JEFFERSON CITY - Despite the heavy rains in the past few weeks, state officials say they're not worried about extensive flooding in Missouri - yet.
While the "Flood of '93" remains on everyone's minds, state officials say the limited flash flooding that occurred in the last couple of weekends is not a warning of the "big one".
"There's no sense of alarm at this point," said Chris Sifford, spokesman for the governor. "We're just watching very closely what's happening."
Sifford, however, added that definite predictions cannot be made. "Usually we have a pretty good feel for what's going to happen, although it's impossible to say it accurately."
Gov. Mel Carnahan issued a state of emergency two weekends ago, related to the first round of severe weather that caused extensive damages in southwest Missouri and Jefferson County.
"This executive order," Sifford said, "allows us to mobilize state resources and state agencies." The state of emergency remains in effect until May 28.
Jerry Uhlman, director of the State Emergency Management Agency, said that "in several areas we're going to exceed the flood state, but without getting to a critical level."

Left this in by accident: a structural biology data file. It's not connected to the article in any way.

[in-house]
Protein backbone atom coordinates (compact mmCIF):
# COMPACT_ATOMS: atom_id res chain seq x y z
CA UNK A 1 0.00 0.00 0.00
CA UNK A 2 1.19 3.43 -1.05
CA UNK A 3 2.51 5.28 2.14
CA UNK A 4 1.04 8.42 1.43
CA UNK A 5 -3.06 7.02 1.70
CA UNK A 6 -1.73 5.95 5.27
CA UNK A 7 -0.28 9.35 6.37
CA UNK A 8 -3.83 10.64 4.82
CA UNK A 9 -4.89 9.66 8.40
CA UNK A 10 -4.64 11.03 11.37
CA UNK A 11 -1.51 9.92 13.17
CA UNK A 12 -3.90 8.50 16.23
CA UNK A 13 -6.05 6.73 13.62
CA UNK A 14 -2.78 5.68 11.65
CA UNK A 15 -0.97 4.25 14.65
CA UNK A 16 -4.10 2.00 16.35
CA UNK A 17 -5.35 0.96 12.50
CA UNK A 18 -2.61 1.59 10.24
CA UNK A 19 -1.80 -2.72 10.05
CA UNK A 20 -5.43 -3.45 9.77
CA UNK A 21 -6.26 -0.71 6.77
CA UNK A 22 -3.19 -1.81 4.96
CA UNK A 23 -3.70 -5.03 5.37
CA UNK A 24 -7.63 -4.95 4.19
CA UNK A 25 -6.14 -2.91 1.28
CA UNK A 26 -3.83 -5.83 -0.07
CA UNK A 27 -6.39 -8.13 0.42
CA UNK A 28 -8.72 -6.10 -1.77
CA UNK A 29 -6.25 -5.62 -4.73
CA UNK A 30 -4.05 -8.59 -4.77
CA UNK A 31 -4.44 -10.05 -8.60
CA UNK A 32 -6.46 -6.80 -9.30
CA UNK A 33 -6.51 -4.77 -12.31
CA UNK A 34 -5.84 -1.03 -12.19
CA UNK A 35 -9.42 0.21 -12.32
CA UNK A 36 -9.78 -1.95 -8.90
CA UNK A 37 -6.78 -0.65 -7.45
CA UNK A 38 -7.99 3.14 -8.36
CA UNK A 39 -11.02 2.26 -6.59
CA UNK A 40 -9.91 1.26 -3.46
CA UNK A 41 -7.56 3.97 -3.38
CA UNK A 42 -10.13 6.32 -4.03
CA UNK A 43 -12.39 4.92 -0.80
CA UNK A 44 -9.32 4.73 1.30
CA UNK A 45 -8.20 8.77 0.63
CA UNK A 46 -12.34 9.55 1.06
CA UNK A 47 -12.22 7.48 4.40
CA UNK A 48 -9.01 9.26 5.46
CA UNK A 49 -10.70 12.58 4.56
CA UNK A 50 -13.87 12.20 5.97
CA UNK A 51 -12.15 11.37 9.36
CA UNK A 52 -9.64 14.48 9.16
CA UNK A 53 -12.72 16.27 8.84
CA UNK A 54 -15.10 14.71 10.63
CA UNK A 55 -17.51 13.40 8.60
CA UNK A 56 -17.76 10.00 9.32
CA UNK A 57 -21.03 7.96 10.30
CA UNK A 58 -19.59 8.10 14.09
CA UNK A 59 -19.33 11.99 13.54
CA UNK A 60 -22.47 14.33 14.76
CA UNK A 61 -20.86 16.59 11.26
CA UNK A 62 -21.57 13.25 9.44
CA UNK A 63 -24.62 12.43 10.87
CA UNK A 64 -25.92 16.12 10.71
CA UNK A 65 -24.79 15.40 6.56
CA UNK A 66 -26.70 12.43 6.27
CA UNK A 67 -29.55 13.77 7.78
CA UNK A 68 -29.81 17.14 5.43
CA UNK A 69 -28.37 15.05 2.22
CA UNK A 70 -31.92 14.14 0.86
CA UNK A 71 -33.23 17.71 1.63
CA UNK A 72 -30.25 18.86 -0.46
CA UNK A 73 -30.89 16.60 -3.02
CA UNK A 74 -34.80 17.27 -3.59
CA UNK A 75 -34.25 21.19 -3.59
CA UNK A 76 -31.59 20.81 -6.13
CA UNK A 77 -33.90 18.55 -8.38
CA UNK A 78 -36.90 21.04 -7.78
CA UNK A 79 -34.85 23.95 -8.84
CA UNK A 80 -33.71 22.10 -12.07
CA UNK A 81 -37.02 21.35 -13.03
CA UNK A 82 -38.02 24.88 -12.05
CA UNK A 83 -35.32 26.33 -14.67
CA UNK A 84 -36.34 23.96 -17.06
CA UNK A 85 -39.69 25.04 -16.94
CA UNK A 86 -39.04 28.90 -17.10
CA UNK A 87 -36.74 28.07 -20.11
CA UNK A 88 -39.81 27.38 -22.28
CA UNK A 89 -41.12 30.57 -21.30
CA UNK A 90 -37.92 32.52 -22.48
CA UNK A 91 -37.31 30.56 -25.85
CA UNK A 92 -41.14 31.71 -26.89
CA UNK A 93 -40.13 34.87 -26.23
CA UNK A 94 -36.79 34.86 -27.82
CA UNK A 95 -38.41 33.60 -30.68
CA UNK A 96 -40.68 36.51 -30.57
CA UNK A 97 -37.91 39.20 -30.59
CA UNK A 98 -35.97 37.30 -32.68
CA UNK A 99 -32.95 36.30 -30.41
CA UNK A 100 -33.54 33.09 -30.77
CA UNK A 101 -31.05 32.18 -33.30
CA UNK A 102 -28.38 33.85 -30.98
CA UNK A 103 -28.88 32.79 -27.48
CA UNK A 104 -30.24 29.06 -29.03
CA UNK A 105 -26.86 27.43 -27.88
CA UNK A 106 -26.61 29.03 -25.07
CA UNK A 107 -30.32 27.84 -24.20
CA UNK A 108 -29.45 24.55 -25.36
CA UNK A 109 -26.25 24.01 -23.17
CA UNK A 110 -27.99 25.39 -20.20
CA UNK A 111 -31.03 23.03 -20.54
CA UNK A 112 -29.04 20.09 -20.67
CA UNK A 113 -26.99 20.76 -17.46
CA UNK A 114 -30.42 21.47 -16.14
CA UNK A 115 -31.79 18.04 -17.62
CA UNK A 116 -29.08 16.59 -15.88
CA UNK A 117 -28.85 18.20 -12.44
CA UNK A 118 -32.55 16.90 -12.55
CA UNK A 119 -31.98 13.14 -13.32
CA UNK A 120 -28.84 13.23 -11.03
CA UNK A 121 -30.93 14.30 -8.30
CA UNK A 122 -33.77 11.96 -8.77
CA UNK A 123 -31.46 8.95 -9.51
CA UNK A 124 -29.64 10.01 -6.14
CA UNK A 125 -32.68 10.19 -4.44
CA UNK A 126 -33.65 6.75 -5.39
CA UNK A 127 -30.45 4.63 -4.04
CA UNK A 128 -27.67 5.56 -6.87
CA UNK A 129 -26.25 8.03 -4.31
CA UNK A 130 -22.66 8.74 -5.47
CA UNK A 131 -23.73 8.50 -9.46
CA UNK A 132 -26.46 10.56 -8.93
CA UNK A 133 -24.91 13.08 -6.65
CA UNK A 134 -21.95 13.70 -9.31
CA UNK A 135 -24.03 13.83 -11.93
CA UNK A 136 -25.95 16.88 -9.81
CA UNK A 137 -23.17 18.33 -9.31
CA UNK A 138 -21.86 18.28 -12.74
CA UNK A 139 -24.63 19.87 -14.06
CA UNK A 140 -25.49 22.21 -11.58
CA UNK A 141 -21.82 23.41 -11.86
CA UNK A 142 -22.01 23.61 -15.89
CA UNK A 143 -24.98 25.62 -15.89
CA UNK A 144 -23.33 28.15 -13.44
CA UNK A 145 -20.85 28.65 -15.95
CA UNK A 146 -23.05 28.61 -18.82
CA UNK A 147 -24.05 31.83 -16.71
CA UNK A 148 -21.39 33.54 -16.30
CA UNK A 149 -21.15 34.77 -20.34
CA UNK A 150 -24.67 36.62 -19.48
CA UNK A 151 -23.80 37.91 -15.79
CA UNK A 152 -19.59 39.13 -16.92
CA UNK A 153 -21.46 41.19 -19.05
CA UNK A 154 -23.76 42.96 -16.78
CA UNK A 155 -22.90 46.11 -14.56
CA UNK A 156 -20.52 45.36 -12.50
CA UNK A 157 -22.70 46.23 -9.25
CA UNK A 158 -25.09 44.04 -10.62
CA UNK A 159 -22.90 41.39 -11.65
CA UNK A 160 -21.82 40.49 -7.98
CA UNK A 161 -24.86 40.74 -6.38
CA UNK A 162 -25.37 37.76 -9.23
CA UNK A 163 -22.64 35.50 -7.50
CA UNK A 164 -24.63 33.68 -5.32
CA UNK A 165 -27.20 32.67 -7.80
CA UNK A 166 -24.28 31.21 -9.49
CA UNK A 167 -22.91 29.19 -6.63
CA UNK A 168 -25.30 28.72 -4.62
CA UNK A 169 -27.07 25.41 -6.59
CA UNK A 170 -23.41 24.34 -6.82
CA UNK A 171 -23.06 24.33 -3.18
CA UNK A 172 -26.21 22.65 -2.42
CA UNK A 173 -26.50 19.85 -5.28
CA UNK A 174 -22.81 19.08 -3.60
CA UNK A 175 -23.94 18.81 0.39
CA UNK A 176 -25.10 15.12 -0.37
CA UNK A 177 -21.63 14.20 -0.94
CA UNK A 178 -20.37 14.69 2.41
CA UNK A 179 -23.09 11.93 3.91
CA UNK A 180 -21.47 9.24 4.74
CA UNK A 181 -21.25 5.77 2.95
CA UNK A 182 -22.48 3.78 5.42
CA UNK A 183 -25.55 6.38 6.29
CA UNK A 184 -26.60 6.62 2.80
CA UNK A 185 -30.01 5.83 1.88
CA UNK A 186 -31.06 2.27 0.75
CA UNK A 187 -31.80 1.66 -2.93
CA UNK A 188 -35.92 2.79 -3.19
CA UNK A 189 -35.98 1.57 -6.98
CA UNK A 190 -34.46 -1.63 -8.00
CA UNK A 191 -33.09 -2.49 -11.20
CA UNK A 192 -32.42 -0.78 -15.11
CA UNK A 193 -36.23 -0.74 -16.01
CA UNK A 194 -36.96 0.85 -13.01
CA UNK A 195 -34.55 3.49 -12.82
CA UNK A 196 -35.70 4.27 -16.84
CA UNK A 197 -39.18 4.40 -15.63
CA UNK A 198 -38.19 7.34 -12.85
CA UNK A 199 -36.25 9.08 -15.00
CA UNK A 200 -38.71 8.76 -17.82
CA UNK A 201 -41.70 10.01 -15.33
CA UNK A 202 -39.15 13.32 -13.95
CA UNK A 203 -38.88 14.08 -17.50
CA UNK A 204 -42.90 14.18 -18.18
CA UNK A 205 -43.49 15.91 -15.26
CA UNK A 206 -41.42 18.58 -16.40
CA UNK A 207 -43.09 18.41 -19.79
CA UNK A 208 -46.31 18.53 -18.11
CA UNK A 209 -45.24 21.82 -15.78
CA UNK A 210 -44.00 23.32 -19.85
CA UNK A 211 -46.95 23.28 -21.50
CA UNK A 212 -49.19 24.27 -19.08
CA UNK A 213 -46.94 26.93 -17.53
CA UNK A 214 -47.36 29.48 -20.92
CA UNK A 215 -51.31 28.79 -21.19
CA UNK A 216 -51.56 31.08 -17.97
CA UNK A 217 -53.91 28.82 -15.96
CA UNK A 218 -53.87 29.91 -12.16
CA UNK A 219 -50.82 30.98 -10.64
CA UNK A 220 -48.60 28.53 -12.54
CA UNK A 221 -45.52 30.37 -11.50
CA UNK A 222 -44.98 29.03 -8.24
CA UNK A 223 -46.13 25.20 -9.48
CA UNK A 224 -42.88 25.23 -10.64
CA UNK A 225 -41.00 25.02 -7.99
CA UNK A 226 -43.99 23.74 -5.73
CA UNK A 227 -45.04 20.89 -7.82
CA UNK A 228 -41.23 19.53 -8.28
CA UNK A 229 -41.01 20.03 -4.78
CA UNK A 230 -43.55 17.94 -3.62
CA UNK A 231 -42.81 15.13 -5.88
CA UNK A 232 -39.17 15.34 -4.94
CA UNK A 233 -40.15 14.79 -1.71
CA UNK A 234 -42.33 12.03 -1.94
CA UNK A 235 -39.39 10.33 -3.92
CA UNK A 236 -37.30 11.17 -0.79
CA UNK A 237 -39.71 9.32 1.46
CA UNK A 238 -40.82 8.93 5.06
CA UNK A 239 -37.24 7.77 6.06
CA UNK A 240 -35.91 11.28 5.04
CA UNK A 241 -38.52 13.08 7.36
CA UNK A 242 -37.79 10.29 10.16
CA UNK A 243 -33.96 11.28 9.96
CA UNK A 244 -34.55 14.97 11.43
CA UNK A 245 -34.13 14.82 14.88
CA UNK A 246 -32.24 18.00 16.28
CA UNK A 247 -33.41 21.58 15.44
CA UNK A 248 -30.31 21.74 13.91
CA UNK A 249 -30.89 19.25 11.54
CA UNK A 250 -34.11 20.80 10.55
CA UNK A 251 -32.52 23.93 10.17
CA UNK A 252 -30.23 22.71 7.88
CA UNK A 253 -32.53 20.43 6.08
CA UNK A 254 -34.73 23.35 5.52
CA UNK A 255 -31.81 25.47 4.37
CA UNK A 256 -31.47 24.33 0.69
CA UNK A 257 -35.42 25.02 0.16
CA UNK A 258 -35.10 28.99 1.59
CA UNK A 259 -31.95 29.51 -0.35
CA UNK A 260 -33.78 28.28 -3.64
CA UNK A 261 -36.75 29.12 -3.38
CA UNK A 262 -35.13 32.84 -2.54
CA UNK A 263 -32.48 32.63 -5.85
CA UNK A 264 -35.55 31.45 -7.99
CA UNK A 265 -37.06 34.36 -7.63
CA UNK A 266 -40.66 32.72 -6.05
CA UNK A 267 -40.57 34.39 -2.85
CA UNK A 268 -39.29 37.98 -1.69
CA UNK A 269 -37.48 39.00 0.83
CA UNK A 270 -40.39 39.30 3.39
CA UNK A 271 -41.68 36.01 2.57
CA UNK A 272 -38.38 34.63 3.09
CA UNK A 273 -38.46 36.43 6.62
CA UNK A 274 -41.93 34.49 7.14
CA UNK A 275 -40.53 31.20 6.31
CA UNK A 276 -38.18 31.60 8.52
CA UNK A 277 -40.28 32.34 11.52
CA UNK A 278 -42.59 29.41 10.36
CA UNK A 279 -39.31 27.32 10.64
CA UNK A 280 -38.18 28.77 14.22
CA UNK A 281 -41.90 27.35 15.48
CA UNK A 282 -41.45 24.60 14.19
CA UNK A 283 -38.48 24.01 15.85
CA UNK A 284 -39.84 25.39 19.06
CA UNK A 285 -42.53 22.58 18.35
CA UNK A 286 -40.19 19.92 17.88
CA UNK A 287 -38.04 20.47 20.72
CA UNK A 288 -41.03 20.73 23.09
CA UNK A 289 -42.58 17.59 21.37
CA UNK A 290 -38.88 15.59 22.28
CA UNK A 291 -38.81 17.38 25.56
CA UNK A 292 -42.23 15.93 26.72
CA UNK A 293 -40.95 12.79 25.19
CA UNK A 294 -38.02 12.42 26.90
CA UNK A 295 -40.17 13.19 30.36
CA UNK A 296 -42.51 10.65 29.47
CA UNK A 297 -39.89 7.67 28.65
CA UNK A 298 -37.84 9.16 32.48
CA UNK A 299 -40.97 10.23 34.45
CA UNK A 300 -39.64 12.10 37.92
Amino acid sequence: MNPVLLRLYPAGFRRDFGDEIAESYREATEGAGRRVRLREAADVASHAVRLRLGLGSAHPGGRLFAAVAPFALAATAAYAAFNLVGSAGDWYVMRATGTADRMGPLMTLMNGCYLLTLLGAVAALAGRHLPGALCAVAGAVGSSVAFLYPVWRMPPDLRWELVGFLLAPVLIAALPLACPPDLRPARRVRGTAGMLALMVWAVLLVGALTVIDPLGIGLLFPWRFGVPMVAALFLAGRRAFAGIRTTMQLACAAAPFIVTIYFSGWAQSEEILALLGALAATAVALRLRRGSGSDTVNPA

Sifford said there are opportunities flooding all over the state.
"We're closely monitoring the river stages and coordinating efforts with the local officials," Uhlman said.
In case it was needed, the emergency plan used would be very similar to the one applied in 1993, he added. "At that time the plan was very well executed and now we would approach the problem in a similar way."
As Missourians monitor water levels and watch the on and off rain, Missouri's Representatives also discussed flood waters. Though legislators never left the warm, dry Capitol, their concerns about rain and water levels came up in a debate on a proposal that includes establishing a Division of Flood Plain Management. The new agency would help develop and enforce policies and rules to deal with possible flood damage, and assure that Missouri remained eligible for federal aid.